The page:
USDA’s Animal and Plant Health Inspection Service (APHIS) on Friday announced the deregulation of a variety of genetically modified corn designed to improve the efficiency of ethanol production that is opposed by U.S. grain millers.
Syngenta A.G.’s Enogen corn variety is designed to produce an enzyme called alpha-amylase that speeds the breakdown of starch into sugar, a key step in the ethanol production process.
"APHIS conducted a plant pest risk assessment and found this line of corn does not pose a plant pest risk, and should no longer be subject to regulation by APHIS," says Michael Gregoire, deputy administrator for APHIS' biotechnology regulatory services in a press release.
Syngenta, which spent a several hundred million dollars to develop the corn, expects ethanol companies to pay farmers a premium for growing amylase corn because it saves them the expense of buying a liquid form of the enzyme.
“Enogen corn seed offers growers an opportunity to cultivate a premium specialty crop. It is a breakthrough product that provides U.S. ethanol producers with a proven means to generate more gallons of ethanol from their existing facilities,” Davor Pisk, Syngenta’s chief operating officer said in a news release.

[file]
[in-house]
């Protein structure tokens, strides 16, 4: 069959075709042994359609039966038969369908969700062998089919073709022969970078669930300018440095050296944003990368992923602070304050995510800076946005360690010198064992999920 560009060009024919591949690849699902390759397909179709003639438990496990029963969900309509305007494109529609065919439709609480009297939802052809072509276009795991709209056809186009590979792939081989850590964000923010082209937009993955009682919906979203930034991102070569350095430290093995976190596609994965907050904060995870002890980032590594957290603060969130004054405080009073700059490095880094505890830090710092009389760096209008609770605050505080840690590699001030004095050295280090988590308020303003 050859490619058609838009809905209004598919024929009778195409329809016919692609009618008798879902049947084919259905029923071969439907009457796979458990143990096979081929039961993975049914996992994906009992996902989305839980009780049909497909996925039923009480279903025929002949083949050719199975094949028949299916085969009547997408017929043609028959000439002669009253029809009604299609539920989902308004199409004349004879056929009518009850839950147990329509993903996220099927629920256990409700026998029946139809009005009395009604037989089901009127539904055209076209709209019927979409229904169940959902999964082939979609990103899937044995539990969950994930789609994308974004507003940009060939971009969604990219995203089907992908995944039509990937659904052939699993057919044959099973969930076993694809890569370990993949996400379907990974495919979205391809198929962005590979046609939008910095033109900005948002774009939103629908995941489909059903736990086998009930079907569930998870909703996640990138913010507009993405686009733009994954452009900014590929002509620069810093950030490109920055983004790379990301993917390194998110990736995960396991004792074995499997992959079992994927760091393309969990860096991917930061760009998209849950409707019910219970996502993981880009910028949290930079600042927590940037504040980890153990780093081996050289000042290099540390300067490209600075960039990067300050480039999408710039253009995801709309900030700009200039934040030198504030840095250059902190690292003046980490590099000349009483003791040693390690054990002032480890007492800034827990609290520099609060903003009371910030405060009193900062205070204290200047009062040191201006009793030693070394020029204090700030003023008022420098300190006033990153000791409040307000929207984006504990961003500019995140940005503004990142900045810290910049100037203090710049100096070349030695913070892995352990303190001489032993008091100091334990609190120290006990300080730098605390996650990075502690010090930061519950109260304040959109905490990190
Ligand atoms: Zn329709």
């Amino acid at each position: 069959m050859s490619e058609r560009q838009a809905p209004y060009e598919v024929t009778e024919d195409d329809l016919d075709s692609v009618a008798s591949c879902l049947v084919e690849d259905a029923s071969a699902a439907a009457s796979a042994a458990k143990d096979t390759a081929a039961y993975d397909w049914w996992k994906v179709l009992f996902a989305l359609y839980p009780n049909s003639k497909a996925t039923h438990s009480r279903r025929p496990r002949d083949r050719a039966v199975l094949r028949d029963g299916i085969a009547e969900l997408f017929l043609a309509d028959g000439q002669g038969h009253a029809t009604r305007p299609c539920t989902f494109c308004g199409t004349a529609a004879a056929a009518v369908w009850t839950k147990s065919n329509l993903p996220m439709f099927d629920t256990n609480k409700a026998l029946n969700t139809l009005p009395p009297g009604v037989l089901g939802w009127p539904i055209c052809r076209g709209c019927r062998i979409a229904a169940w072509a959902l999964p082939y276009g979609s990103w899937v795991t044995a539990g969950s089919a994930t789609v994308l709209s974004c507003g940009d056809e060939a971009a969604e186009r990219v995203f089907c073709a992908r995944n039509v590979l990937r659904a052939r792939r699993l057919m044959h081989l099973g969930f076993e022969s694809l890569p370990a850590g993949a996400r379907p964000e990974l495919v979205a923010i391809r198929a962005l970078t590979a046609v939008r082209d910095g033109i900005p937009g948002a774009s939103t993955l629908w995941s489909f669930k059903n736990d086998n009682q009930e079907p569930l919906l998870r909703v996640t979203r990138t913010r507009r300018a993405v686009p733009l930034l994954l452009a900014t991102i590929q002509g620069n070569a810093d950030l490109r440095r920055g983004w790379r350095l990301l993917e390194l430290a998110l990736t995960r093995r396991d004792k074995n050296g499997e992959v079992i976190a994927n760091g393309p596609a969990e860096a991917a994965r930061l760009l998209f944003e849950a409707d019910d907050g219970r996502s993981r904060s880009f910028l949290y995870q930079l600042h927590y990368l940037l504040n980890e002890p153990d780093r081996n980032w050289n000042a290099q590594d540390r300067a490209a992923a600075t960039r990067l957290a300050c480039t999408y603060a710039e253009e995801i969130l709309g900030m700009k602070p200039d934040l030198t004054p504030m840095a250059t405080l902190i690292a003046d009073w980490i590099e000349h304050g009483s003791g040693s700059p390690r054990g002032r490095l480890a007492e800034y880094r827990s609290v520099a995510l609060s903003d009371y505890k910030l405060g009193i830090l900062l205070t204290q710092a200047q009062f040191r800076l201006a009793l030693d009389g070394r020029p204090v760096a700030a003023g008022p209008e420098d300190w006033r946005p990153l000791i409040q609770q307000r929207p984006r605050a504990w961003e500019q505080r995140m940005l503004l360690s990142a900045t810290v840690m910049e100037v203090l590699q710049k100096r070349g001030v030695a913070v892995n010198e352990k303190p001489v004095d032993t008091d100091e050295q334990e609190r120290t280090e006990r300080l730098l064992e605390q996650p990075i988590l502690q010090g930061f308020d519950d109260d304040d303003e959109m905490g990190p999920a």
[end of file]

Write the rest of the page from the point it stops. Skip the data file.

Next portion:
The use of amylase corn also allows for a reduction in water and energy consumption and the production of a larger amount of ethanol from the same quantity of corn leading to increased ethanol production without increasing the corn area.
APHIS noted that amylase corn been reviewed and approved in other countries including Mexico, Russia, Australia, New Zealand, Canada, South Korea, Taiwan, Japan, Switzerland and the Philippines.
Syngenta Seeds, Inc. requested that APHIS grant non-regulated status to its alpha-amylase corn in 2005. In 2008, APHIS prepared a plant pest risk assessment as required by the Plant Protection Act and an environmental assessment in accordance with the National Environmental Policy Act. Both documents were made available for public review and comment, and APHIS received more than 13,000 comments.
Enogen corn was caught up in USDA’s regulatory review process for more than five years largely because the grain milling industry and food safety groups fought its commercialization.
Millers fear that if even a small amount of the biotech corn makes its way into their factories, the enzyme could damage the quality of food products such as breakfast cereals and snack foods.
Several groups, including the North American Millers' Association, the Center for Food Safety and Union of Concerned Scientists, said USDA failed to adequately consider the impact the genetically modified corn crop would have on human health, the environment or the livelihood of famers.
"Syngenta's own scientific data released last month shows if this corn is co-mingled with other corn, it will have significant adverse impacts on food product quality and performance," said a statement released by the North American Millers' Association on Friday.
Editor’s note: Richard Brock, Corn & Soybean Digest's marketing editor, is president of Brock Associates, a farm market advisory firm, and publisher of The Brock Report.